Creating a will is one of the best financial decisions you can make. While there is a lot to think about, choosing an executor for your will is one of the most important decisions you have to make.
With so many benefits, you don’t want to put this off any longer. Sure, you may have some unanswered questions, but you can come to grips with these as you move through the process. Once accomplished, this will certainly give you peace of mind.
In short, an executor is the person who is given the responsibility to take care of your financial obligations upon your death.
Remember this: if you don’t name an executor the court will appoint one. For this reason, it’s better to take matters into your own hands.
While everyone is in a unique situation, some of the most common duties of an executor include:
- Distributing assets as outlined in the will
- Maintaining all property, such as real estate, until it is settled
- Paying taxes on the estate
- Paying any bills associated with the estate
- Making any required court appearances
Note: if the executor requires any money to perform these duties, which is typically the case, it will come from the estate.
All in all, you have the option to choose anyone you wish to be the executor of your will. With this in mind, it doesn’t mean you should make a rash decision. Instead, you should consider all your options and then make a final determination.
Some of the most common choices include a spouse, child, or sibling.
If you don’t have a family member who can act as an executor, don’t hesitate to consider a close friend.
Qualities of an Executor
At this point, you should realize that choosing an executor is a big deal. This means you don’t want to choose somebody without first considering the impact it will have on your estate plan.
An executor should have many qualities, including honesty and integrity. In other words, you want to trust that this person will make all the right decisions at all the right times.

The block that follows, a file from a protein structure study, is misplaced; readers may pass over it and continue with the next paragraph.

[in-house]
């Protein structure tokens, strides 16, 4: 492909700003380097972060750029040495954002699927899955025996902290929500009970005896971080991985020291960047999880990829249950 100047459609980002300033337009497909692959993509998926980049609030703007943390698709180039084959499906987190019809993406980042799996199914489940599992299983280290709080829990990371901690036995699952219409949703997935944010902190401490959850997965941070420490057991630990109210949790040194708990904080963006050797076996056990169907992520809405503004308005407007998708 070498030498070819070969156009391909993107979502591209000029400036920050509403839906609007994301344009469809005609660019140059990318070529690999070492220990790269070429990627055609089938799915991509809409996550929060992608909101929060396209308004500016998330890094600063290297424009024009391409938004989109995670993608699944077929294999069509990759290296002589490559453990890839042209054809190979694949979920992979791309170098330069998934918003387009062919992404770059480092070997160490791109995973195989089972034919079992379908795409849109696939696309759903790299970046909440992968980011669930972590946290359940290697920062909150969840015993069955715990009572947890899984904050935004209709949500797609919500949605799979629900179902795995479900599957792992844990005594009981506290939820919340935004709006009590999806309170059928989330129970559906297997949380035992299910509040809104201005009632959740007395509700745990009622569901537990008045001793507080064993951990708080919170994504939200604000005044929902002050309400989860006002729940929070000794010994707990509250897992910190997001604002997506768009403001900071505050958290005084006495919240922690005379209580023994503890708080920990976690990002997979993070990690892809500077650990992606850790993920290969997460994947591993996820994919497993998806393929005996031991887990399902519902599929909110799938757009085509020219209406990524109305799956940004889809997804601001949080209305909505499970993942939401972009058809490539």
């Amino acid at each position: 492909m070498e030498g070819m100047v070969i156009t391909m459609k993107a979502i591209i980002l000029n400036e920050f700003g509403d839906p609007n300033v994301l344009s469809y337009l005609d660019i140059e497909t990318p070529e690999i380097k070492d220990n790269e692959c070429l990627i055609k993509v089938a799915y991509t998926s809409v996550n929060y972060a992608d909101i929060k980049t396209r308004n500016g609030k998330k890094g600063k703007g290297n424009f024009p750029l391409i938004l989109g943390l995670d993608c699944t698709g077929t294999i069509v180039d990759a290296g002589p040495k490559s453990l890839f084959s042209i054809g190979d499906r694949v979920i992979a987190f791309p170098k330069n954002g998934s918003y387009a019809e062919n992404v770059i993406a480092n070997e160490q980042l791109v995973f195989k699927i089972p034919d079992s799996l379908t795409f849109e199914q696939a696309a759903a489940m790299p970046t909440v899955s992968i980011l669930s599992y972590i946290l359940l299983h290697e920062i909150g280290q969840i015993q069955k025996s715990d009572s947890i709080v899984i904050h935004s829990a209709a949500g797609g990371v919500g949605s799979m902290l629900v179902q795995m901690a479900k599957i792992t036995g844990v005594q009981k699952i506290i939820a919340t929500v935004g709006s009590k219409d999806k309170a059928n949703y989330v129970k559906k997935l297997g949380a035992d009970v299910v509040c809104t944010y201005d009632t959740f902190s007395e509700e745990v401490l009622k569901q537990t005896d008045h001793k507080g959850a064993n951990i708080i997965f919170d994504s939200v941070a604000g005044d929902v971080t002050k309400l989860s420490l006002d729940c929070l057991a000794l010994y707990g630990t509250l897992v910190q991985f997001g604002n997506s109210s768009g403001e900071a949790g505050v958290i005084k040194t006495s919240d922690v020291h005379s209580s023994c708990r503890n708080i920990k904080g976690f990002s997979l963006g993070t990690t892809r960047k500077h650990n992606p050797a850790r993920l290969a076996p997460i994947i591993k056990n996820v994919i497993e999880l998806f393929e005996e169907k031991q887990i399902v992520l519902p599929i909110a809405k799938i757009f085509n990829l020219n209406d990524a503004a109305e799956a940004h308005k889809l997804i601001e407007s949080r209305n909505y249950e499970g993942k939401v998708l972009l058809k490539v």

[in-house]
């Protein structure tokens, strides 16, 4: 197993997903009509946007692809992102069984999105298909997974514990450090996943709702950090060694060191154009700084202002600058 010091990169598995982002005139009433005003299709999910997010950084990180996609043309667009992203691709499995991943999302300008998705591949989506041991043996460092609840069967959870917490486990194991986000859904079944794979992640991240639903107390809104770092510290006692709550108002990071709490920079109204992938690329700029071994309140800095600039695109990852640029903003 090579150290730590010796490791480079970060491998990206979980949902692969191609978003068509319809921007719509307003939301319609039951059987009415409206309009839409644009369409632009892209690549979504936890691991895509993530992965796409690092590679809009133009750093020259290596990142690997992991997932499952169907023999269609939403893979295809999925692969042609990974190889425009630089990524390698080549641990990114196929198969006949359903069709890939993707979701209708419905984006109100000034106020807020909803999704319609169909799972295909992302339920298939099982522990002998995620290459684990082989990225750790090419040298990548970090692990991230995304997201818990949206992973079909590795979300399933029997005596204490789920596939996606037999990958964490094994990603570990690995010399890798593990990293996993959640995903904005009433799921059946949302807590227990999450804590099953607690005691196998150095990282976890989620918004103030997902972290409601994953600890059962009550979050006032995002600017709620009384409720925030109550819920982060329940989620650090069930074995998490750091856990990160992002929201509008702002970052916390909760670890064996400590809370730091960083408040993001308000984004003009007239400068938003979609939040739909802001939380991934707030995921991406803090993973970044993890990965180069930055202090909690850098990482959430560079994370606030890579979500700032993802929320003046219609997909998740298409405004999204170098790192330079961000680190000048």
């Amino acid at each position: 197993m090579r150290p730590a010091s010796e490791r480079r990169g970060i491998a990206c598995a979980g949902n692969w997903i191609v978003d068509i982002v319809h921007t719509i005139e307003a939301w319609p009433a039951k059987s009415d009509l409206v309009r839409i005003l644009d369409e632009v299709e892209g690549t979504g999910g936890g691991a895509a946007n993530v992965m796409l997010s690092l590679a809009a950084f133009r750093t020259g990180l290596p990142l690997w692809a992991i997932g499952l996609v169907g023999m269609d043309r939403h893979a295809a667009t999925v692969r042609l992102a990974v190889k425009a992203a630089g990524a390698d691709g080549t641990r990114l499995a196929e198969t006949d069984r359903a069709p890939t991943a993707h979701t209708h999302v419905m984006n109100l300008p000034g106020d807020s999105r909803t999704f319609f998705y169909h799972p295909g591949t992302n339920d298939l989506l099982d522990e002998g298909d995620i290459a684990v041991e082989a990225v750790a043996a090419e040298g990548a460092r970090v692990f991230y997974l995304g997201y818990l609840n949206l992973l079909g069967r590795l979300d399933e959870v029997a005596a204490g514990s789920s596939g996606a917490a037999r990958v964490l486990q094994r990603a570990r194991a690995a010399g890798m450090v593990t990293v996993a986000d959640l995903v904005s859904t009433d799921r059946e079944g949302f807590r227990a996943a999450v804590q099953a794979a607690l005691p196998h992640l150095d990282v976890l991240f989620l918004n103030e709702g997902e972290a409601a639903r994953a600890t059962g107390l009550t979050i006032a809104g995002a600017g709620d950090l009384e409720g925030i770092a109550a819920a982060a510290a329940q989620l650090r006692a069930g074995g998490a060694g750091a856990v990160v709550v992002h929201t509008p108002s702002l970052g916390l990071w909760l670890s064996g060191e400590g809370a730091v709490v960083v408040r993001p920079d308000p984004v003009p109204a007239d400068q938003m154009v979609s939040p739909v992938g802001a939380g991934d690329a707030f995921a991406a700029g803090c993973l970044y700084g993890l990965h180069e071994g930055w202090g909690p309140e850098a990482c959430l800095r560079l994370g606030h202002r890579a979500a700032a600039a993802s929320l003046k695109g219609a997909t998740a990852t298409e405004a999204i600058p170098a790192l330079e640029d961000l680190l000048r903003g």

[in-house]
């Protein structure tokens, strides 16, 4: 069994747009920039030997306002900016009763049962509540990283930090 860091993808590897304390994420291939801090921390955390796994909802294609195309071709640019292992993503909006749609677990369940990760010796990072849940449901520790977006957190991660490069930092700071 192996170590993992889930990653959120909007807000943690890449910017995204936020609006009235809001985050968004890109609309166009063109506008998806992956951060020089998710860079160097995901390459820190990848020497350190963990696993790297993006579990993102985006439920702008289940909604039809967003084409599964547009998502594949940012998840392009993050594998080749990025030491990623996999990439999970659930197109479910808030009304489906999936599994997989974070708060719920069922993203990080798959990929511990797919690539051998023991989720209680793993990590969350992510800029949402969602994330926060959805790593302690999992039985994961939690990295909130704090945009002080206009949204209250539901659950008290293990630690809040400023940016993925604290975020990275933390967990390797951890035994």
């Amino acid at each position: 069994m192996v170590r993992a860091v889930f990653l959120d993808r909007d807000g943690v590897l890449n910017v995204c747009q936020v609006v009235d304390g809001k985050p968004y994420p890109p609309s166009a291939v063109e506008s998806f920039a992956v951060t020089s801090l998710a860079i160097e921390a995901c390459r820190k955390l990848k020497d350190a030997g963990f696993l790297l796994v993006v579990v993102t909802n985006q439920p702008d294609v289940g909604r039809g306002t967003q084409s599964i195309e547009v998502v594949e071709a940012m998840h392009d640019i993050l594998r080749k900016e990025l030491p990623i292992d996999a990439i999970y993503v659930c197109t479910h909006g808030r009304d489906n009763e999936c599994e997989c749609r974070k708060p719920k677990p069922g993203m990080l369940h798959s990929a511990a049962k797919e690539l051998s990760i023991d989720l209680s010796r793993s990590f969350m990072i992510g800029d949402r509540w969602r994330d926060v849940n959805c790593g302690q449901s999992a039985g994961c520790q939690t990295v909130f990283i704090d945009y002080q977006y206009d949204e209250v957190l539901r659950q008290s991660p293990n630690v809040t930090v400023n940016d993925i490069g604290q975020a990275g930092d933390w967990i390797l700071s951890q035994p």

Upon your passing, the last thing you want is for your loved ones to squabble. This can lead to hard feelings that last for many years.
When you choose the right executor, you know that the person will have what it takes to keep everyone on the same page. Sure, there may be times when people argue, but you want an executor who is able to stand in and make all the right decisions regardless of what’s going on around them.
An Alternative Executor
Before we go any further, keep in mind that a person does not have to accept the responsibility of being your will executor. Instead, when the time comes, they can simply say no.
Tip: to avoid this, discuss your situation with the person you choose as executor. In other words, don’t select somebody before you discuss it with him or her.
If you’re worried that a person could decline the responsibility of acting as executor, you have the right to name an alternative. This person will step in if the primary executor is unable or unwilling to take on the responsibility.
Most people can act as an executor of your will, but there are a few exceptions to be aware of:
- A person under the age of 18 cannot be an executor.
- If a person has been convicted of a felony, he or she cannot be an executor.
- Depending on your state, you may not be able to name an out-of-state executor.
It’s important to keep these restrictions in mind, as you don’t want to choose an executor who is not permitted to carry out the duty.
There is a lot to think about when choosing an executor of a will, so make sure you keep an open mind and only move forward when you are comfortable doing so.
Contact us today for a free consultation, where we will discuss a variety of other details related to estate planning.
We hope to meet you in person in the near future!
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